The gonads are usually pairs bodies, located on a ventral position to the air bladder. Their appearance, size and colour vary, depending on the fish species, the sex and the state of development. Size and colour are usually recorded to assess their degree of development. To remove the gonads pull lightly to locate the connection cranially, sometimes simple pulling detaches them but it is preferable to cut rather than tear. Very mature male gonads (testicles) may easily release sperm which should be avoided. Loose sperm in the histological samples of other tissues can lead to misinterpretation. After removal, they are placed in a suitable container and reserved usually for reproductive or parasitological studies. The air bladder is located dorsally to the gut and easily to observe if it has not been deflated. The colour, shape and wall consistency varies widely among species. It can be almost transparent and delicate as in salmonids, or solid pearl white in colour and strong wall consistency on cyprinids. Its integrity must be assessed and the possible presence of parasites and exudates of different characteristics, haemorrhage, petechiae or hyperaemia, among others. To remove separate from the digestive tract and carefully using a non sharp tool like a spatula, detach the edges from the body wall leaving the kidney behind, with the scope of dissecting the bladder without loss of gas. The bladder would remain together or not the digestive tract, depending on whether the fish is physostmous or physoclist, respectively. In the first case the pneumatic duct needs to be severed. The bladder is placed in a container and kept moist for subsequent observation, especially for the purpose of parasitological examination. Once the gonads and air bladder are removed, the kidney becomes accessible. This organ is located dorsally to the abdominal cavity, intimately attached to the spine. The peritoneum sheet must be cut to have real access to the organ. Check for observable macroscopic changes, which frequently affect the posterior (excretory) part, including increase in size, swelling, thickening, loss of brightness, vesicles and pustules. Nodular or granulomatous changes are also possible observations. The presence of the the “corpuscles of Stannius”, located in the ventral wall of the organ approximately in the middle zone, marks a transition between the excretory and the haemopoietic portions of this organ and should not be confused with granular lesions.If required, proceed to the sampling for histopathology or microbiological examinations. The kidney is an important organ in the detection of bacterial and viral agents as well as target by fungal agents and sensitive to water quality issues. Sometimes fresh tissue samples are checked as imprints or smears stained and analysed in situ.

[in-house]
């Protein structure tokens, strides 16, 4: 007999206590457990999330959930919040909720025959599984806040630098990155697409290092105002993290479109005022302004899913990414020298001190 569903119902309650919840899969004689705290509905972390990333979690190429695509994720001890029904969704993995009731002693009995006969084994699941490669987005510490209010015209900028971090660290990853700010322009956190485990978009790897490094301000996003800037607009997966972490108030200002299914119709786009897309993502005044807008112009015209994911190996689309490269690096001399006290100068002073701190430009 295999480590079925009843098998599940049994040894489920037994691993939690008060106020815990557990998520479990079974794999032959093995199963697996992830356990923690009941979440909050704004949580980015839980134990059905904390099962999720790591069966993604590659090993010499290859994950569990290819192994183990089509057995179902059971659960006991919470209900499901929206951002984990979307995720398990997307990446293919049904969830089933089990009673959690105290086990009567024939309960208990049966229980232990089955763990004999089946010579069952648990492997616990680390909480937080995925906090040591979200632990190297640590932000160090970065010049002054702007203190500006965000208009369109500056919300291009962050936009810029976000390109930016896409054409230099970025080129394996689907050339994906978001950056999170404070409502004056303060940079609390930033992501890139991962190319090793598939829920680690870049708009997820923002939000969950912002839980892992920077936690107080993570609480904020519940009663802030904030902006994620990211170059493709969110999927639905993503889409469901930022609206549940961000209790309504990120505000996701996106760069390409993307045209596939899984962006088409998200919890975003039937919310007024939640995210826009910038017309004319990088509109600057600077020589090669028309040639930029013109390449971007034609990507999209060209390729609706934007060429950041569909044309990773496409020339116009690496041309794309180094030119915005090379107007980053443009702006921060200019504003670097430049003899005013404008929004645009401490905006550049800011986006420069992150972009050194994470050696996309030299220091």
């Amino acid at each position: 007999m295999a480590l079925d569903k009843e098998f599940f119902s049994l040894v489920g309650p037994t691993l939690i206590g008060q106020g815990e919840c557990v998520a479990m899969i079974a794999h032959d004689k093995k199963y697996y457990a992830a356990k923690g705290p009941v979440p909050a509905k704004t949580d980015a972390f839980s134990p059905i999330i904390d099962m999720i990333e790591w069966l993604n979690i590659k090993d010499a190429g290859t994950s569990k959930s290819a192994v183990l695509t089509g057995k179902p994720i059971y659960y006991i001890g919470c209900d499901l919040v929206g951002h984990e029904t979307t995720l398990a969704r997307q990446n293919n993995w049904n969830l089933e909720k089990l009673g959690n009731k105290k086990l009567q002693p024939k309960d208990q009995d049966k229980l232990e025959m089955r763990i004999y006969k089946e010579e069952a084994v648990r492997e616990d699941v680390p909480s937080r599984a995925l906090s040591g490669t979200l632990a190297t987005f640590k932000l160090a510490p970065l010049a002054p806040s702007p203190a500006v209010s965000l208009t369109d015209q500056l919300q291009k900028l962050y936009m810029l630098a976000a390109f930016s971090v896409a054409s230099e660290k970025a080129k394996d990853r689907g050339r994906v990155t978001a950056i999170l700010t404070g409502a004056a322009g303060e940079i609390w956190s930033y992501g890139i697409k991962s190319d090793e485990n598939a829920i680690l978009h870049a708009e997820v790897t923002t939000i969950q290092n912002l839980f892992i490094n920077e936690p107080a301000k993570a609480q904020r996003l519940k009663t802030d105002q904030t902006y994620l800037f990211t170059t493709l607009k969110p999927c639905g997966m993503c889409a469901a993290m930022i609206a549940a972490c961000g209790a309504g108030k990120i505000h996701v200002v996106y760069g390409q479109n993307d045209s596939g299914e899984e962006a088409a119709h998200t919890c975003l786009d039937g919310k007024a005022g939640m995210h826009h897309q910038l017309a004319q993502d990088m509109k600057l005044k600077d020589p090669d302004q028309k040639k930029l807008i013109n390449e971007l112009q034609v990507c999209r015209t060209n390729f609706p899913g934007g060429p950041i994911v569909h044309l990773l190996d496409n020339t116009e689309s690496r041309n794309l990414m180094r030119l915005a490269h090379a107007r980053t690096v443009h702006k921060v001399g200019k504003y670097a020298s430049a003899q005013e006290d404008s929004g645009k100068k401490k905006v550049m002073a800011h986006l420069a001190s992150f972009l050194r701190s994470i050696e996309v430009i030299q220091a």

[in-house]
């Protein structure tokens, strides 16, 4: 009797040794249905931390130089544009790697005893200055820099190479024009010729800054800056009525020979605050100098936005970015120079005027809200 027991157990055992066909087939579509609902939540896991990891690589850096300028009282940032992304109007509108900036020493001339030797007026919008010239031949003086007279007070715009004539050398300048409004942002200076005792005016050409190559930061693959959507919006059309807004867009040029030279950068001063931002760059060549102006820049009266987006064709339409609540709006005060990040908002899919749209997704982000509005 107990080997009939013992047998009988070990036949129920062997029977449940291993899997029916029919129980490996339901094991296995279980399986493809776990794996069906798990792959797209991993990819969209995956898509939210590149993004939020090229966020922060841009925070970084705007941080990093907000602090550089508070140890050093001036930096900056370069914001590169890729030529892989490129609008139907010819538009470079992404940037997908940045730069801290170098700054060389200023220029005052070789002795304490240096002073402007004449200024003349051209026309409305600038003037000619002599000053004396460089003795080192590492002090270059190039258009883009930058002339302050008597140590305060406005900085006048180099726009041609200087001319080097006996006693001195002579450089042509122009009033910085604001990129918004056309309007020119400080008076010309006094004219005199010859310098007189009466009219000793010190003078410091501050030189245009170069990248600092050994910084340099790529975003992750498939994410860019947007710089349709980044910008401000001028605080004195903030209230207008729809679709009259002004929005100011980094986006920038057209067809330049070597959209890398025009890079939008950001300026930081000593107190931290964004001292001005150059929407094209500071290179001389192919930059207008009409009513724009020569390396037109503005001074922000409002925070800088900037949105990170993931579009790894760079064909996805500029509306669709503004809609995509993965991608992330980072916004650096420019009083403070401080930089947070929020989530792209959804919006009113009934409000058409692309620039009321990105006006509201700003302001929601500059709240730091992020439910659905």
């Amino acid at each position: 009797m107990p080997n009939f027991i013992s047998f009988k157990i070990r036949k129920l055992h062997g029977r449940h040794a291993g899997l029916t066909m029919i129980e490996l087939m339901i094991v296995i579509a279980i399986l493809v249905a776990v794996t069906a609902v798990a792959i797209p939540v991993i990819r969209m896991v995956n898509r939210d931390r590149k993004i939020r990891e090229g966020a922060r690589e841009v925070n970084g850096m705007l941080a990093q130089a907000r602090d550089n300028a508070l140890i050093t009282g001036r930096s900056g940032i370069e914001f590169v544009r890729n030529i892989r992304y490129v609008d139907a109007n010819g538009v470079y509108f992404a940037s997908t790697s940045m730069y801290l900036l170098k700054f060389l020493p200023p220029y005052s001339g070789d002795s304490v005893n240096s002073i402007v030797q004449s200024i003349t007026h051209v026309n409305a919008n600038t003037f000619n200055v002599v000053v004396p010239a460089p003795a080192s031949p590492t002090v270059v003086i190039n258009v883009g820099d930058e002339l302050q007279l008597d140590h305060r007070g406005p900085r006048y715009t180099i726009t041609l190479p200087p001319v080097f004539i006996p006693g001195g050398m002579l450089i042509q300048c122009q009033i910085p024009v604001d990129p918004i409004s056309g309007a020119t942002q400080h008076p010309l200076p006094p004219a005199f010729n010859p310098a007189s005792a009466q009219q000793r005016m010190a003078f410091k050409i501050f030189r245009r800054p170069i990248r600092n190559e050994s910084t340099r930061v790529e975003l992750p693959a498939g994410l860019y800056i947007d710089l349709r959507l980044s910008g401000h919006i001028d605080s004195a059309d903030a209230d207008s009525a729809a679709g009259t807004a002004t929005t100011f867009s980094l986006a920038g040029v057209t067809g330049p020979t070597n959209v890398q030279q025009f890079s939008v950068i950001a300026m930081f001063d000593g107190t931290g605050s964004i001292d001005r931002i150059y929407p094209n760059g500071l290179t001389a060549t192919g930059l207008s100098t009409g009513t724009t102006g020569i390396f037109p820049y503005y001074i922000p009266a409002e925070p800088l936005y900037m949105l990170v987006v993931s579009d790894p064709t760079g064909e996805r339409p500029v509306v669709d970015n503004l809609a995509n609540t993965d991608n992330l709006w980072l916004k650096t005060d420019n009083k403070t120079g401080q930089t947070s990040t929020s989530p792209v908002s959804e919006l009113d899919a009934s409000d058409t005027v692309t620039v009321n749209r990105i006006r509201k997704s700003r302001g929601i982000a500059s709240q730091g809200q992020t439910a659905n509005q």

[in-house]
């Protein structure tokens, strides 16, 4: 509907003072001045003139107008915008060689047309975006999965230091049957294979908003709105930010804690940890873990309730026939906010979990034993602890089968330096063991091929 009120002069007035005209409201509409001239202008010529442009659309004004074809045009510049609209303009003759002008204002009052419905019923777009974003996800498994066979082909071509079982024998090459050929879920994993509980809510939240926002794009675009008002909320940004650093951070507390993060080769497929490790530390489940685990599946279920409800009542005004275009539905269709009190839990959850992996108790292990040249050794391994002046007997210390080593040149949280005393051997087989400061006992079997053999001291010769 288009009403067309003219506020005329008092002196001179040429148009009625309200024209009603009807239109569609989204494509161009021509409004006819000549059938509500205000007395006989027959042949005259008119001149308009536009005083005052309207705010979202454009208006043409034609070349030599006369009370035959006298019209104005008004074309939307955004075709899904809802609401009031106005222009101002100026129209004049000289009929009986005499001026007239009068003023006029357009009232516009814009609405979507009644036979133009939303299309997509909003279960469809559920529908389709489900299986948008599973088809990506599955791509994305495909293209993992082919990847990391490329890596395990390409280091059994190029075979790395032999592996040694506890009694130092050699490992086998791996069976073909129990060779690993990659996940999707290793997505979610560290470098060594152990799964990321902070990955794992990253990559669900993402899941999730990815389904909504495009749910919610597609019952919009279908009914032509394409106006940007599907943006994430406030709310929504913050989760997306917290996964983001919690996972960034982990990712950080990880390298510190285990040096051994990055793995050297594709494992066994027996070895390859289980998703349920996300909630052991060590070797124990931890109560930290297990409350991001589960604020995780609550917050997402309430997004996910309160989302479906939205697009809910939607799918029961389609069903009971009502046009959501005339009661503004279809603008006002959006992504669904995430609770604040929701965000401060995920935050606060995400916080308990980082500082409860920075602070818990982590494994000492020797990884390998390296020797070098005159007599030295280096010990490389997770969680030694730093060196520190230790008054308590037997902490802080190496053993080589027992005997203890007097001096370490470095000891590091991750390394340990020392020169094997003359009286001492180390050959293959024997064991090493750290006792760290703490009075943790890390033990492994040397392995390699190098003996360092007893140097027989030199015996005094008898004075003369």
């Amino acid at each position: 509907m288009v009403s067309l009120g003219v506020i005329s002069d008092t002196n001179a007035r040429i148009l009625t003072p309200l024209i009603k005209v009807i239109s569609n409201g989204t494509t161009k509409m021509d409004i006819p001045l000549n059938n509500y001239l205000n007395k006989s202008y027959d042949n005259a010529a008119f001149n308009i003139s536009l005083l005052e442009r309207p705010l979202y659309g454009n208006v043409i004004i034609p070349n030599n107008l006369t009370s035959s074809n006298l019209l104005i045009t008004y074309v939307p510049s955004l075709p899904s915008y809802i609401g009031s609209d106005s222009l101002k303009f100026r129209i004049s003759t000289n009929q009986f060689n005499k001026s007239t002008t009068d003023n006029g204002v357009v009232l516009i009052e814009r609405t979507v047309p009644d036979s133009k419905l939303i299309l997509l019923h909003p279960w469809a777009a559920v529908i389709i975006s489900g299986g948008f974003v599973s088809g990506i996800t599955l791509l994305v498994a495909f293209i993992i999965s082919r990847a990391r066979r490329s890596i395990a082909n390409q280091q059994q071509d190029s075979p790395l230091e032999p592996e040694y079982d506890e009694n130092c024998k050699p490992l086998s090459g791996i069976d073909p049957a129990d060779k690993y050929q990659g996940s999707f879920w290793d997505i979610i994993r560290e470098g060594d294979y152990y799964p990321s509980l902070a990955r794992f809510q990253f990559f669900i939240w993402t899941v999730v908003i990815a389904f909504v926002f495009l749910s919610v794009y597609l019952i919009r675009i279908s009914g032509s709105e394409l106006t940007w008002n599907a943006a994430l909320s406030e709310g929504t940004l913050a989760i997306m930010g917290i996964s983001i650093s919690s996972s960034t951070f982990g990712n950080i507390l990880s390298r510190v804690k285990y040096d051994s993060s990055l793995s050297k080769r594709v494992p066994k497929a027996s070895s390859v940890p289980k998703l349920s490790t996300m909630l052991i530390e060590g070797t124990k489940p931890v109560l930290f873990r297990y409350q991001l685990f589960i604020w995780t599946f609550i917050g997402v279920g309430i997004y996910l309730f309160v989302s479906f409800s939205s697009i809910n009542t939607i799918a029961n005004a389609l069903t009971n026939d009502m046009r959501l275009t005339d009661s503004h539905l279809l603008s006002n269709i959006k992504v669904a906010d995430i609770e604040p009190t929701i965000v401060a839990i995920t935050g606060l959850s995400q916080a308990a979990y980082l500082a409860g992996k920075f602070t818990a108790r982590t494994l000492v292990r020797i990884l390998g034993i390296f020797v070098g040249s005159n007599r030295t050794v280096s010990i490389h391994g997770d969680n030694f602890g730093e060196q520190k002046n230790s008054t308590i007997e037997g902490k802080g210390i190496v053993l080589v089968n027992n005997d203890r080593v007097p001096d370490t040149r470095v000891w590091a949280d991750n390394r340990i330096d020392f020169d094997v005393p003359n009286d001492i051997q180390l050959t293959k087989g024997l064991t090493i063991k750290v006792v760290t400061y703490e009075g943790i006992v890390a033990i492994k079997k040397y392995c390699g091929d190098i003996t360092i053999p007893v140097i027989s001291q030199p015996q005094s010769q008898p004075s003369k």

Examination of cranial cavity and brain
For accessing the cranial cavity and brain the skull needs to be opened. Before attempting to cut open the hard tissues of the head, secure the fish with a cloth or paper towel to prevent sliding, as it can be dangerous when using sharp tools. Depending of the fish size, a scalpel may suffice, or a sharp knife or a saw might be required in larger specimens. If using scalpels or knifes, hold firmly the head of the fish by introducing a tooth forceps on the mouth cavity, and proceed to make a decisive sharp cut on a horizontal plane in a line just above the eye balls, continuing slightly into the dorsal musculature. The section has to aim to go through from side to side of the head in the same cut, to open clean the roof of the skull.Once exposed, observe in situ the cavity and the brain, its general appearance, the colour and consistency, excessive fluids, haemorrhages, as well as the eventual presence of macroscopic parasites. The killing method applied and the time elapsed since death can cause alterations which must be taken into consideration. When histology or microbiological samples are required, these must be taken prior to any further manipulation. To extract the whole brain, depending on the correctness of the dissecting plane, the tissue will have remained on one piece either on the skull cap (having severed most of the neural connections) or would be still in the cranial cavity, but now clearly visible from top. Both options allow a clean and easy collection; if on the top with immediate access as no connection to nerves or spinal cord remains; if in the cavity, after sectioning the olfactory and optical nerves that will hold to the front and the spinal cord, to the back. For the detection of protozoa, fungi and certain parasites, fresh tissue preparations are checked in situ. The open skull will also provide access to locate and remove the otoliths, which are used in the age determination, mainly in fish without scales.